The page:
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“An extraordinary achievement . . . a vision of hell so stern it cannot be chuckled or raged aside.”—The New York Times Book Review

A classic of postwar American literature, Last Exit to Brooklyn created shock waves upon its release in 1964 with its raw, vibrant language and startling revelations of New York City’s underbelly. 
 
The prostitutes, drunks, addicts, and johns of Selby’s Brooklyn are fierce and lonely creatures, desperately searching for a moment of transcendence amidst the decay and brutality of the waterfront—though none have any real hope of escape. 
 
Last Exit to Brooklyn offers a disturbing yet hauntingly sensitive portrayal of American life, and nearly fifty years after publication, it stands as a crucial and masterful work of modern fiction. 
 
This ebook features an illustrated biography of Hubert Selby Jr. including rare photos from the author’s estate.

Topics: Abuse, New York City, Drugs, Sex, Crime, Prostitution, LGBTQ, Dark, Gritty, Suspenseful, Realism, Modernism, Brooklyn, Urban, Short stories, Debut, and 1950s

Published: Open Road Media an imprint of Open Road Integrated Media on Jun 1, 1965
ISBN: 9781453235393
List price: $14.99
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I liked this movie, although, I would have preferred Tra-lala's and Georgie's portions to be longer. I think Tra-la-la's rape scene is one of the most gruelling read I have had.read more
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Selby was a one-off, and I loved in particular his idiosyncratic use of punctuation (writing “don’tâ€? as “don/tâ€?, zum Beispiel). This was the first book I read by him and it was just amazing how much power his words packed.read more
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okay, i admit it, i jumped on the Selby Jr. bandwagon along with every other self-described hipster who saw Aronofsky's adaptation of 'Requiem for a Dream'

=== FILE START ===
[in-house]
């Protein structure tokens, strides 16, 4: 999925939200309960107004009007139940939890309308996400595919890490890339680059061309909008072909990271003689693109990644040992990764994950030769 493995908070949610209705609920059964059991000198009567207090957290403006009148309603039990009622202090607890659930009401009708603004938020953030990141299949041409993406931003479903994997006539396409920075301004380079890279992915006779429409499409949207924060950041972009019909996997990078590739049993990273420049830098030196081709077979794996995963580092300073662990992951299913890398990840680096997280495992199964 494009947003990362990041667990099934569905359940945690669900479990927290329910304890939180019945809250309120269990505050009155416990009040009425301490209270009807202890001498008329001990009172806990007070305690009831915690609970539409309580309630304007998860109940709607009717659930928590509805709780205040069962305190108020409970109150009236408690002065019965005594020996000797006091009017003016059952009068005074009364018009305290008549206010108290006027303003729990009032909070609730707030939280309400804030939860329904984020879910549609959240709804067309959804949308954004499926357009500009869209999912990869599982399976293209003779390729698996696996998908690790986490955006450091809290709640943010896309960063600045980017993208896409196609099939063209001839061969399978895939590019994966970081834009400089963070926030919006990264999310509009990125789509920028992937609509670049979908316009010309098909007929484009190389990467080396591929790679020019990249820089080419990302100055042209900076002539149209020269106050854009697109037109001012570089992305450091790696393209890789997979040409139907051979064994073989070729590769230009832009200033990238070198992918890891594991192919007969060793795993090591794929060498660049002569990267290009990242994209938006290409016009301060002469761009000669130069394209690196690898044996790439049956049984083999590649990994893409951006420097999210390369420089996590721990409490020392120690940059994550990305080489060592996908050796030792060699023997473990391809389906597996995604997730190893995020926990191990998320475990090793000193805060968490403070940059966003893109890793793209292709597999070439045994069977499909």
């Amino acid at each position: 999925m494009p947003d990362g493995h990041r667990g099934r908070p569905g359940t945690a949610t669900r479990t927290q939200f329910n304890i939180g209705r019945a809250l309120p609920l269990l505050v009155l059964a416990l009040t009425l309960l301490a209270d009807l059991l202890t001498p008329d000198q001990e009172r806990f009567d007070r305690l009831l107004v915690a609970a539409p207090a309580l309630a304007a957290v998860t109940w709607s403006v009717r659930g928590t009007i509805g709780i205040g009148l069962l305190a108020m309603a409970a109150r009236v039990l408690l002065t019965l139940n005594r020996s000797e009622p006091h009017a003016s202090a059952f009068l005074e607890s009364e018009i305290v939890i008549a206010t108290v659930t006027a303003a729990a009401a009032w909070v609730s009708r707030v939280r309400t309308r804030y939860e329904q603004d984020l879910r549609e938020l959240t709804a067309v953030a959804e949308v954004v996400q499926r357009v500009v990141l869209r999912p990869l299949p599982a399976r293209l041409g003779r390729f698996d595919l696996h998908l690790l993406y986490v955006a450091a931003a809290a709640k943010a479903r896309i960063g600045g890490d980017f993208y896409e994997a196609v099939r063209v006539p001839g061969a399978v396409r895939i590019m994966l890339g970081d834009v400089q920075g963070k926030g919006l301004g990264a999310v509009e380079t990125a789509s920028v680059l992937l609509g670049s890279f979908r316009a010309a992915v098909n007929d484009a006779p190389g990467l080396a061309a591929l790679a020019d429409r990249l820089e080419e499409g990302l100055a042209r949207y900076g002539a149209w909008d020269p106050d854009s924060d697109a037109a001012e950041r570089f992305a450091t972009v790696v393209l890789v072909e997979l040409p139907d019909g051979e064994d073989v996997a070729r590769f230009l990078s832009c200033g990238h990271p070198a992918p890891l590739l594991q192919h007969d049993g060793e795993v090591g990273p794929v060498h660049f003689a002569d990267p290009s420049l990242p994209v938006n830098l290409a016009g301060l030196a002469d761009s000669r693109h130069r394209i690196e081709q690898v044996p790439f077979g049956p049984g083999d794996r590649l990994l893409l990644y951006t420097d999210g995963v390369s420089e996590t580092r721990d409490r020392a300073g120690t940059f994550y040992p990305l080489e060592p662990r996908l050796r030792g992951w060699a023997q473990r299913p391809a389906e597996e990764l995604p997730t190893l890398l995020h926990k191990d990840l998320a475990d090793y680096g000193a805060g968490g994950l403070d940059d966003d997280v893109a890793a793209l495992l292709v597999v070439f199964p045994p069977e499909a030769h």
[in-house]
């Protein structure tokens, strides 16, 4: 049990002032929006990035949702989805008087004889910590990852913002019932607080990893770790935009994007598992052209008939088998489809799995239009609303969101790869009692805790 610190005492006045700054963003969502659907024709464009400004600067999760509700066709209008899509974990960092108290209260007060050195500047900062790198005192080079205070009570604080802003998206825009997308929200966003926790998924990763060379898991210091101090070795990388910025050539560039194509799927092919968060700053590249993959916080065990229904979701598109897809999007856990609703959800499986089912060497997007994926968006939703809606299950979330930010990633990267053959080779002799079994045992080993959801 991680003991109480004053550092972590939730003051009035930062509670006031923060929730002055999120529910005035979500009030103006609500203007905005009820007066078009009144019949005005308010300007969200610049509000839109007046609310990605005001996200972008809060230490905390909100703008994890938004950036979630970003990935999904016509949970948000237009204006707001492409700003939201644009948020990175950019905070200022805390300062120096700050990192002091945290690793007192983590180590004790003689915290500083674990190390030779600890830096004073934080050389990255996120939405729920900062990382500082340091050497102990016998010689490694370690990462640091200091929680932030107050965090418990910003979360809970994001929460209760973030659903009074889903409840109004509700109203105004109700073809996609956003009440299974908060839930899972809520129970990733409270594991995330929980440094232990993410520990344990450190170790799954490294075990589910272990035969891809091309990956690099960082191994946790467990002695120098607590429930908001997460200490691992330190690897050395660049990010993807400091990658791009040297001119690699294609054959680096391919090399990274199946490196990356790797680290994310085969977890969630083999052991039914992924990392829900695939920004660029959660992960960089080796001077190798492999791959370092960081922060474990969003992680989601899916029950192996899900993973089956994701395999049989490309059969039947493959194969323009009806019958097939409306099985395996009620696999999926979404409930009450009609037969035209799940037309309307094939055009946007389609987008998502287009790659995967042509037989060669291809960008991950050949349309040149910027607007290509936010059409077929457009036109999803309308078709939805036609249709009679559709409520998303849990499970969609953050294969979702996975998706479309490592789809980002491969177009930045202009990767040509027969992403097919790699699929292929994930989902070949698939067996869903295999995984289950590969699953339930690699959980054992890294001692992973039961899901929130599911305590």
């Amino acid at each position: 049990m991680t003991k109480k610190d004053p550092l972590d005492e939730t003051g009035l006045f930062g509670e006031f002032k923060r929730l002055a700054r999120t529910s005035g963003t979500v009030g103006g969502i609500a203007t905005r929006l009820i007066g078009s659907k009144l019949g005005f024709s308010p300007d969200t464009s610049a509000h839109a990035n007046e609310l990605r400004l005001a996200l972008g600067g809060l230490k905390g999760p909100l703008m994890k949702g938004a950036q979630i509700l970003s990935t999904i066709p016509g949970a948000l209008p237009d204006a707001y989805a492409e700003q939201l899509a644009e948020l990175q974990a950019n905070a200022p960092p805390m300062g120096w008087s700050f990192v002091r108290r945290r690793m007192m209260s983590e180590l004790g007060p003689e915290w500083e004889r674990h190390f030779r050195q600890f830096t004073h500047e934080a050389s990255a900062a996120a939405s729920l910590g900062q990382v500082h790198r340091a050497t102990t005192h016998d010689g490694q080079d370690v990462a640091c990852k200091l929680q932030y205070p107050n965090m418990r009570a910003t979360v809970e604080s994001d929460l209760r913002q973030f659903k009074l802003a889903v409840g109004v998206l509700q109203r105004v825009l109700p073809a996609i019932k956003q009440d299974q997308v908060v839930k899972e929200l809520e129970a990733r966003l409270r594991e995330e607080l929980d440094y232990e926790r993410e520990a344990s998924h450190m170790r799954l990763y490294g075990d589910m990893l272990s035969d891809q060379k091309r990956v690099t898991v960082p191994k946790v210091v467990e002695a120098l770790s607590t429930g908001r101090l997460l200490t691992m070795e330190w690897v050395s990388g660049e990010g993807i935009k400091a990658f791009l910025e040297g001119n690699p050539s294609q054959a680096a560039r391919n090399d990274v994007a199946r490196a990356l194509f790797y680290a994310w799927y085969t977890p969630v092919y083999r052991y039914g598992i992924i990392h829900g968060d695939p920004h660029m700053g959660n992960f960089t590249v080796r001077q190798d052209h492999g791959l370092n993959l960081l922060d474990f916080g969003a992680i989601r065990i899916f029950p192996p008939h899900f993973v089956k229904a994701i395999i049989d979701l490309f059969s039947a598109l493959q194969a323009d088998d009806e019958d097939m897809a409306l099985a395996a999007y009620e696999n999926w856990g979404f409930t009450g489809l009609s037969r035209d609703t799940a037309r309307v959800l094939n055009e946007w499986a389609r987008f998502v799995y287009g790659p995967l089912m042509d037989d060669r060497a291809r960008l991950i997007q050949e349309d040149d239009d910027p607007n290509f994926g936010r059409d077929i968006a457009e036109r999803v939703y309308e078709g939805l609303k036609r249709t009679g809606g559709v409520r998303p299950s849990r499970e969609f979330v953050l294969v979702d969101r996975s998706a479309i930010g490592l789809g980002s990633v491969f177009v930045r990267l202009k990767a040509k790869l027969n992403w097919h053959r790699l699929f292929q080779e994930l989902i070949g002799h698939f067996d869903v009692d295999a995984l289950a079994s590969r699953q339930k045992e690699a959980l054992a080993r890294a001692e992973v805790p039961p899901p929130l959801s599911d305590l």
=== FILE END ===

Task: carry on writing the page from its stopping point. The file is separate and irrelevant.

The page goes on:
however, this book is so much more intimate than 'requiem'. granted, the visceral depictions of violence, rape, and drug-abuse can be unsettling and shocking, even today. yet, Selby, Jr. portrays the lives of the destitute with an empathy reminiscent of Nathanael West of Nelson Algren. indeed, any author that can make you really feel for drug-addicted transvestites and hyper-violent gang-leaders is an author with a very special gift.

(Re-read in January 2013 after listening to 'Fitzpleasure' by Alt-J. Still trying to figure out how/why they wrote a song about one of the most uncomfortably awful scenes in all of literature.)read more
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I liked this movie, although, I would have preferred Tra-lala's and Georgie's portions to be longer. I think Tra-la-la's rape scene is one of the most gruelling read I have had.
Is this review helpful? Yes | NoThank you for your feedback.
Selby was a one-off, and I loved in particular his idiosyncratic use of punctuation (writing “don’tâ€? as “don/tâ€?, zum Beispiel). This was the first book I read by him and it was just amazing how much power his words packed.
Is this review helpful? Yes | NoThank you for your feedback.
okay, i admit it, i jumped on the Selby Jr. bandwagon along with every other self-described hipster who saw Aronofsky's adaptation of 'Requiem for a Dream'